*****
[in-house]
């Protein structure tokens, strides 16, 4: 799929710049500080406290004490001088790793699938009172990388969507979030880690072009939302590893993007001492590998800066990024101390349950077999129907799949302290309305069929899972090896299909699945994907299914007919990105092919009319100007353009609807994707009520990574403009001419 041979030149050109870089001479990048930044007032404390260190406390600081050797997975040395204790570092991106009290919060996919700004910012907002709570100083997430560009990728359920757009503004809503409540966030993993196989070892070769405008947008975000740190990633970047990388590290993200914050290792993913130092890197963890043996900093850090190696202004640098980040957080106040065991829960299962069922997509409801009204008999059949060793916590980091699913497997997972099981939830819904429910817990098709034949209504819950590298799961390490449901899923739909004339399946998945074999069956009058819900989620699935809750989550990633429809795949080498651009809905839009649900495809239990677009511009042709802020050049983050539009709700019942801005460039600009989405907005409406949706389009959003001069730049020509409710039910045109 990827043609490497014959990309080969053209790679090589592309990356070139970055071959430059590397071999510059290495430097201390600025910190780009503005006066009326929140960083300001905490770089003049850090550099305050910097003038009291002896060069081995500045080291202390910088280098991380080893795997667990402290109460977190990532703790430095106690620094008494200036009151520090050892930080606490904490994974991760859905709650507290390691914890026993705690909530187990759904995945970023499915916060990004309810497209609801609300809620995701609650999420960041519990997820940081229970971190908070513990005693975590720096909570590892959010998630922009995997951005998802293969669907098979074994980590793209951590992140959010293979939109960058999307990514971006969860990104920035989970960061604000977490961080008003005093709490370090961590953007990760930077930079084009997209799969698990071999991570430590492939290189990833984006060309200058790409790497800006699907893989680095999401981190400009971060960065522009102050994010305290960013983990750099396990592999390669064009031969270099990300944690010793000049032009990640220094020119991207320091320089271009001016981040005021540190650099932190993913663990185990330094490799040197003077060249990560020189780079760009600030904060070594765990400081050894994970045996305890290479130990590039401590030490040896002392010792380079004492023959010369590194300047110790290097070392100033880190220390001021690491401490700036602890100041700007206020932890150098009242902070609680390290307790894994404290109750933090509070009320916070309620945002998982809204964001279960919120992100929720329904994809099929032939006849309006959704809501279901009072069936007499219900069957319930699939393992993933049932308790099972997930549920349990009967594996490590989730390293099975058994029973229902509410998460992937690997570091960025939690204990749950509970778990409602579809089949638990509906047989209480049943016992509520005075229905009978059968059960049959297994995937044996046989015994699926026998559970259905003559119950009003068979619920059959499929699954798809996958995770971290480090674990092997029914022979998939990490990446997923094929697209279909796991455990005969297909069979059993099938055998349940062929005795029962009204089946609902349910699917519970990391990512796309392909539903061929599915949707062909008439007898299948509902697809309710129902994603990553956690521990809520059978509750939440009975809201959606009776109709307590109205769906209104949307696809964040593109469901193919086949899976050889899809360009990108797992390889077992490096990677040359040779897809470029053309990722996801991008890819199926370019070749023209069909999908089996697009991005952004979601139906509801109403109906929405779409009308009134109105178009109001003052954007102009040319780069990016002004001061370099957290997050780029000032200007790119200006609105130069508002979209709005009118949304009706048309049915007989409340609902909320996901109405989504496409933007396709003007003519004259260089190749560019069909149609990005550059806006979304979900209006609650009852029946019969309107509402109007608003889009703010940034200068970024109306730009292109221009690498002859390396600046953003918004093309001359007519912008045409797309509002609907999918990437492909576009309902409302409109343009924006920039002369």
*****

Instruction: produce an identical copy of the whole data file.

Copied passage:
[in-house]
């Protein structure tokens, strides 16, 4: 799929710049500080406290004490001088790793699938009172990388969507979030880690072009939302590893993007001492590998800066990024101390349950077999129907799949302290309305069929899972090896299909699945994907299914007919990105092919009319100007353009609807994707009520990574403009001419 041979030149050109870089001479990048930044007032404390260190406390600081050797997975040395204790570092991106009290919060996919700004910012907002709570100083997430560009990728359920757009503004809503409540966030993993196989070892070769405008947008975000740190990633970047990388590290993200914050290792993913130092890197963890043996900093850090190696202004640098980040957080106040065991829960299962069922997509409801009204008999059949060793916590980091699913497997997972099981939830819904429910817990098709034949209504819950590298799961390490449901899923739909004339399946998945074999069956009058819900989620699935809750989550990633429809795949080498651009809905839009649900495809239990677009511009042709802020050049983050539009709700019942801005460039600009989405907005409406949706389009959003001069730049020509409710039910045109 990827043609490497014959990309080969053209790679090589592309990356070139970055071959430059590397071999510059290495430097201390600025910190780009503005006066009326929140960083300001905490770089003049850090550099305050910097003038009291002896060069081995500045080291202390910088280098991380080893795997667990402290109460977190990532703790430095106690620094008494200036009151520090050892930080606490904490994974991760859905709650507290390691914890026993705690909530187990759904995945970023499915916060990004309810497209609801609300809620995701609650999420960041519990997820940081229970971190908070513990005693975590720096909570590892959010998630922009995997951005998802293969669907098979074994980590793209951590992140959010293979939109960058999307990514971006969860990104920035989970960061604000977490961080008003005093709490370090961590953007990760930077930079084009997209799969698990071999991570430590492939290189990833984006060309200058790409790497800006699907893989680095999401981190400009971060960065522009102050994010305290960013983990750099396990592999390669064009031969270099990300944690010793000049032009990640220094020119991207320091320089271009001016981040005021540190650099932190993913663990185990330094490799040197003077060249990560020189780079760009600030904060070594765990400081050894994970045996305890290479130990590039401590030490040896002392010792380079004492023959010369590194300047110790290097070392100033880190220390001021690491401490700036602890100041700007206020932890150098009242902070609680390290307790894994404290109750933090509070009320916070309620945002998982809204964001279960919120992100929720329904994809099929032939006849309006959704809501279901009072069936007499219900069957319930699939393992993933049932308790099972997930549920349990009967594996490590989730390293099975058994029973229902509410998460992937690997570091960025939690204990749950509970778990409602579809089949638990509906047989209480049943016992509520005075229905009978059968059960049959297994995937044996046989015994699926026998559970259905003559119950009003068979619920059959499929699954798809996958995770971290480090674990092997029914022979998939990490990446997923094929697209279909796991455990005969297909069979059993099938055998349940062929005795029962009204089946609902349910699917519970990391990512796309392909539903061929599915949707062909008439007898299948509902697809309710129902994603990553956690521990809520059978509750939440009975809201959606009776109709307590109205769906209104949307696809964040593109469901193919086949899976050889899809360009990108797992390889077992490096990677040359040779897809470029053309990722996801991008890819199926370019070749023209069909999908089996697009991005952004979601139906509801109403109906929405779409009308009134109105178009109001003052954007102009040319780069990016002004001061370099957290997050780029000032200007790119200006609105130069508002979209709005009118949304009706048309049915007989409340609902909320996901109405989504496409933007396709003007003519004259260089190749560019069909149609990005550059806006979304979900209006609650009852029946019969309107509402109007608003889009703010940034200068970024109306730009292109221009690498002859390396600046953003918004093309001359007519912008045409797309509002609907999918990437492909576009309902409302409109343009924006920039002369």